Earlier this week, Jennifer Shasky Calvery, director of the Financial Crimes Enforcement Network (FinCEN), spoke to attendees of the Annual Money Laundering Enforcement Conference in Washington D.C., sponsored by the American Bankers Association and the American Bar Association. Her remarks addressed several money laundering enforcement priorities including continued focus on money transmitting businesses, crowdfunding sites, casinos, and FinCEN’s recently proposed rules for registered investment advisers, discussed previously here. Additionally, the director’s remarks included a discussion of FinCEN’s Bank Secrecy Act (BSA) and anti-money laundering (AML) focus on the virtual currency industry as well as the real estate industry.
IRS: an active ingredient in the alphabet soup of virtual currency regulators
Director Calvery’s prepared remarks included specific reference to assistance provided by FinCEN to train IRS examiners who conduct BSA examinations in the virtual currency industry. Among other concerns, FinCEN expects these examinations to help them locate compliance failures by virtual currency exchangers, administrators, and other agents. This FinCEN/IRS partnership provided the government its first civil enforcement action against a virtual currency exchanger back in May of this year. In that action, Ripple Labs, Inc. and its subsidiary XRP II, LLC agreed to pay a $700,000 civil monetary penalty and to take remedial action such as registering as a money service business with FinCEN and implementing an effective AML program. According to FinCEN, Ripple boasted the second largest virtual currency, or cryptocurrency, measured by market capitalization next to Bitcoin.
While the director’s remarks focused on IRS examiners conducting BSA examinations, this virtual currency expertise will likely come in handy for IRS agents conducting income tax audits or criminal investigations of taxpayers or businesses who are involved in virtual currency transactions. As has been widely reported, the IRS published guidance in March of 2014 announcing that it will treat virtual currency, such as bitcoin, as property for federal income tax purposes. Thus, virtual currency is not actually currency in the eyes of the IRS. Importantly, the IRS Notice only covers so-called convertible virtual currency, such as bitcoin. Convertible virtual currency is simply virtual currency that has an equivalent value in real currency or that acts as a substitute for real currency, such as U.S. dollars. Anyone interested in the federal tax ramifications of virtual currency transactions should consult a qualified tax professional for advice.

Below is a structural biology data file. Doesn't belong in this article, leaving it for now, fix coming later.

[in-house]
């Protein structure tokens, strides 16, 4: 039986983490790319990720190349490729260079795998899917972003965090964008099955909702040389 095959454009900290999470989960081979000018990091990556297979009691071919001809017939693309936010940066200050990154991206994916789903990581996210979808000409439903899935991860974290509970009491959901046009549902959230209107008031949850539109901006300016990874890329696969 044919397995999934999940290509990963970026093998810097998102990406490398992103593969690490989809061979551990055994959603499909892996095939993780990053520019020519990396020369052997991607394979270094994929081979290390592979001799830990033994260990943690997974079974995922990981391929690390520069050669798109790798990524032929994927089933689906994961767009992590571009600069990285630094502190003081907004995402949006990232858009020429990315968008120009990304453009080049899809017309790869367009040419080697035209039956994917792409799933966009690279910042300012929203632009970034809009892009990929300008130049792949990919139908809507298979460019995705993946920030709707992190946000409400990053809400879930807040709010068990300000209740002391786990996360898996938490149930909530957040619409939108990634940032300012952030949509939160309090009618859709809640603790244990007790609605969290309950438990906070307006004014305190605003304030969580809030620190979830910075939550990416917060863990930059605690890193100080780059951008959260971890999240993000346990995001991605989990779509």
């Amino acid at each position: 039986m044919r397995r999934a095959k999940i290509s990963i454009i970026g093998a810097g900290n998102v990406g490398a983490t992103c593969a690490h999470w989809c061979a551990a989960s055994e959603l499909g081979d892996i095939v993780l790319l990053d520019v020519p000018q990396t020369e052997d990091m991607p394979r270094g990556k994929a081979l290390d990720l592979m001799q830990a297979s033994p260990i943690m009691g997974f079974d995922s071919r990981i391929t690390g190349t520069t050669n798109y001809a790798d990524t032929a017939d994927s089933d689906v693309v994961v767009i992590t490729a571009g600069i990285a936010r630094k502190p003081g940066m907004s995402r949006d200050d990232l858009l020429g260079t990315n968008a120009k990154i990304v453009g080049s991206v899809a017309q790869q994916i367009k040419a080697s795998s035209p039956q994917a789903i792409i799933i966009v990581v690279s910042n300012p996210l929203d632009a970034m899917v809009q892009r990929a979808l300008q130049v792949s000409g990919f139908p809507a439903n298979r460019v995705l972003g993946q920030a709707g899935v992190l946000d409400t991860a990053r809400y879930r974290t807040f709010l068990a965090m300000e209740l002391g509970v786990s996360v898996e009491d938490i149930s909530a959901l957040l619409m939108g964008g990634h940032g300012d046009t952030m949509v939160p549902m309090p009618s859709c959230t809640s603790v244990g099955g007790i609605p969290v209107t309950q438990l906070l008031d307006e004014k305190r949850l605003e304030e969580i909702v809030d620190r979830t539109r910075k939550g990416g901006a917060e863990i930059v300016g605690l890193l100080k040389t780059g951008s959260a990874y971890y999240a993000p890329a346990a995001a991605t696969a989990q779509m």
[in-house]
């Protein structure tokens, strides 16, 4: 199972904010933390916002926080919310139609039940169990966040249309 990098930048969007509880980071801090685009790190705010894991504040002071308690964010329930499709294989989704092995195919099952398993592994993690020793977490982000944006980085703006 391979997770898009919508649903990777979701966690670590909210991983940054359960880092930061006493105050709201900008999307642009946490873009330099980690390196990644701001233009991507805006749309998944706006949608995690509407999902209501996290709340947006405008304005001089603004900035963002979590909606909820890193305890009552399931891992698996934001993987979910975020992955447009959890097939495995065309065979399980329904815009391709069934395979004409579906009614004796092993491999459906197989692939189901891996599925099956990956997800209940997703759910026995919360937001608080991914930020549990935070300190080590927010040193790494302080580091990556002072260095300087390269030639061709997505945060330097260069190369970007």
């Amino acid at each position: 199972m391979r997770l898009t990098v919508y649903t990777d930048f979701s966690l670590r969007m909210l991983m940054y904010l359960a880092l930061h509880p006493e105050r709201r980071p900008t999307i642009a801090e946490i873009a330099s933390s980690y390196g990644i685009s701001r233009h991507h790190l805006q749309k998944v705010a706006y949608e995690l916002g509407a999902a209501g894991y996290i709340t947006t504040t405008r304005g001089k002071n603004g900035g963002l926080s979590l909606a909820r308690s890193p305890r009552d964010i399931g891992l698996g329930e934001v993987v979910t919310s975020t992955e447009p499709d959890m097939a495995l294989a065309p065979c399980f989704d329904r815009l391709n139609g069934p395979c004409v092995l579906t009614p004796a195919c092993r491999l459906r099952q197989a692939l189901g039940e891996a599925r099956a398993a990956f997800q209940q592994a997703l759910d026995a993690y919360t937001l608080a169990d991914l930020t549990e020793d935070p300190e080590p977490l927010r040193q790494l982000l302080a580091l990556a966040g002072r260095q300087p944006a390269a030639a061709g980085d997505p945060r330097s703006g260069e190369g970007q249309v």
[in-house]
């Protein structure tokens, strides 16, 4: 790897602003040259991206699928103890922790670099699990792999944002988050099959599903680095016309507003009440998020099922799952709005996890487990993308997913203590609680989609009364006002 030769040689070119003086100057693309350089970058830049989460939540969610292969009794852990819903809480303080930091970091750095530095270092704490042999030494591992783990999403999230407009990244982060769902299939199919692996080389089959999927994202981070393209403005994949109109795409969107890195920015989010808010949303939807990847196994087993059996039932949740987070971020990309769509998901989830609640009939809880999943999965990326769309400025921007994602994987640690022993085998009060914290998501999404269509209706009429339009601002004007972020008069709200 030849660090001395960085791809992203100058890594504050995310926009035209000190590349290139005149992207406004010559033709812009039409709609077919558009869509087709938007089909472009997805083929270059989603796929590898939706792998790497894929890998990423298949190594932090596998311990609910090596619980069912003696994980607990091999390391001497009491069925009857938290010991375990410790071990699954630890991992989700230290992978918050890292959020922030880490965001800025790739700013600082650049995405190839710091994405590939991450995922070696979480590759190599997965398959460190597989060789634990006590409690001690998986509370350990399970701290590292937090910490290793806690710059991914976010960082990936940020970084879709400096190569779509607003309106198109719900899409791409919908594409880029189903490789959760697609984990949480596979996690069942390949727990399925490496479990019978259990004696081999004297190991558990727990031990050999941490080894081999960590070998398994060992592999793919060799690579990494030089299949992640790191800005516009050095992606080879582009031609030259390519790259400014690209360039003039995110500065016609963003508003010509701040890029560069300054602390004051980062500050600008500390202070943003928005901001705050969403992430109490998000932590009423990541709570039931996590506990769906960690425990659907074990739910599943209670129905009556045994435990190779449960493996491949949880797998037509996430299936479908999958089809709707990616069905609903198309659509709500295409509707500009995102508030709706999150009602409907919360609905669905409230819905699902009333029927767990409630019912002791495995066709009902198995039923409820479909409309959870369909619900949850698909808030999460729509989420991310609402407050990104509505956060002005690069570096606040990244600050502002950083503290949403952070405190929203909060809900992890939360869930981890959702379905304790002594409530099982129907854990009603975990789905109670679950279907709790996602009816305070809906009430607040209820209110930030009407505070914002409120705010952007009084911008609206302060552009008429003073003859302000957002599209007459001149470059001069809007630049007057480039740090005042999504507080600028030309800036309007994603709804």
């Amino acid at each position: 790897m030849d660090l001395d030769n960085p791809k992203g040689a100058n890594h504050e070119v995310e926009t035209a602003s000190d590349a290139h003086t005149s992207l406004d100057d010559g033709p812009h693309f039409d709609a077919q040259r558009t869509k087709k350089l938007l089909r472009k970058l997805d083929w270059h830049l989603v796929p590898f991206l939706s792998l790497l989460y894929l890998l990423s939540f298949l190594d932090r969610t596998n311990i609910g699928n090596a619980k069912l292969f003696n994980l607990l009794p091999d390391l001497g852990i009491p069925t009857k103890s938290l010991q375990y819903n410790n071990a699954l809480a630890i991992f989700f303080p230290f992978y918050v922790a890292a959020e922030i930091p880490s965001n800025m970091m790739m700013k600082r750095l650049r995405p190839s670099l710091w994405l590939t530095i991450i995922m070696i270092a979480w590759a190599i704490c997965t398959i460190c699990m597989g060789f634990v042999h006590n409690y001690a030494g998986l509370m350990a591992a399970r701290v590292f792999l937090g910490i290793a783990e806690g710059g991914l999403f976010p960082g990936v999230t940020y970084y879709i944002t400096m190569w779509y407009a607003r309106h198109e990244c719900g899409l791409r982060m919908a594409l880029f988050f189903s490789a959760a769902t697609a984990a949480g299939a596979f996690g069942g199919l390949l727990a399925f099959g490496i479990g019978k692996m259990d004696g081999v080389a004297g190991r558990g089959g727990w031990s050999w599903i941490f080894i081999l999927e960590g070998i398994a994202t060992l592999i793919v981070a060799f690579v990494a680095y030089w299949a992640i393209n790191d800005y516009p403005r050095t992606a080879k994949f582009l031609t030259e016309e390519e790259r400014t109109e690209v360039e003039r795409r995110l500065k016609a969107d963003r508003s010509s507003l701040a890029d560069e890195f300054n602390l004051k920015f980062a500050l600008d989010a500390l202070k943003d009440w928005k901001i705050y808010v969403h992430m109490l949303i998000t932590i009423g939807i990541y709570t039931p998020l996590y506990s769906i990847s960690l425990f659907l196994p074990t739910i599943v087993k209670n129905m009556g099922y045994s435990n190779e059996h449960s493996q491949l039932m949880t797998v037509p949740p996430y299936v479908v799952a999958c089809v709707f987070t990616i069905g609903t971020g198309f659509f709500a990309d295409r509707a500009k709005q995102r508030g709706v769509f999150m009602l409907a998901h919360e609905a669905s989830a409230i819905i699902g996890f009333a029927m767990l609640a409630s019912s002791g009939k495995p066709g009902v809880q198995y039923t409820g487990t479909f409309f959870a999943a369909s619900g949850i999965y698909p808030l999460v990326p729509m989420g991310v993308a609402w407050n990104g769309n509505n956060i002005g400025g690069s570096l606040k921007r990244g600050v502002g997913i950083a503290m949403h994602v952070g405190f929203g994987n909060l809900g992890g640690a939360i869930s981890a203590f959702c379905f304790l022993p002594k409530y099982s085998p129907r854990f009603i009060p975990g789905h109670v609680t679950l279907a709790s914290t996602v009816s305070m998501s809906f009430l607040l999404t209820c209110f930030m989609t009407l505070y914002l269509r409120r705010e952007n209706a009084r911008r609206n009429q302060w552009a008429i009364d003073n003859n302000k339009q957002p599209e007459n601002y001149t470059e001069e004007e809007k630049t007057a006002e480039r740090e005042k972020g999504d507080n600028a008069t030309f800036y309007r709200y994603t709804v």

Adding to the regulatory complexity, virtual currency businesses and entrepreneurs, especially online trading and exchange platforms, also need to be mindful of the activity of the Securities and Exchange Commission (SEC) and the Commodity Futures Trading Commission (CFTC) in this space. The SEC has initiated a number of enforcement actions in this arena including against entities making unregistered offerings and numerous alleged Ponzi scheme based on purported investments in virtual currencies. Not to be outdone by FinCEN, IRS, and the SEC, the CFTC also initiated its first ever civil enforcement action against a virtual currency options trading platform this year, filing a consent order involving San Francisco-based Coinflip, Inc. and its CEO. That order confirmed the CFTC’s view that virtual currency is a commodity under the Commodity Exchange Act.
Cash real estate transactions also drawing scrutiny from FinCEN
Director Calvery devoted a portion of her recent remarks to FinCEN’s concerns over money laundering and BSA vulnerabilities in a largely unregulated corner of the real estate market. With respect to transactions involving money borrowed via banks, non-bank lenders, or government-backed mortgage issuers, BSA reporting and AML regulations generally apply. However, as noted by Ms. Calvery, approximately 22% of real estate transactions are “all cash” deals according to the American Association of Realtors. Thus, these deals are not currently covered by AML regulations and, according to FinCEN, are ripe for exploitation by money launderers, terrorist financiers, and other illicit actors. The director explained that FinCEN is attempting to work with various state regulators involved in the real estate industry to address this concern. Ms. Calvery’s remarks specifically emphasized that this segment of the real estate industry “has our attention.”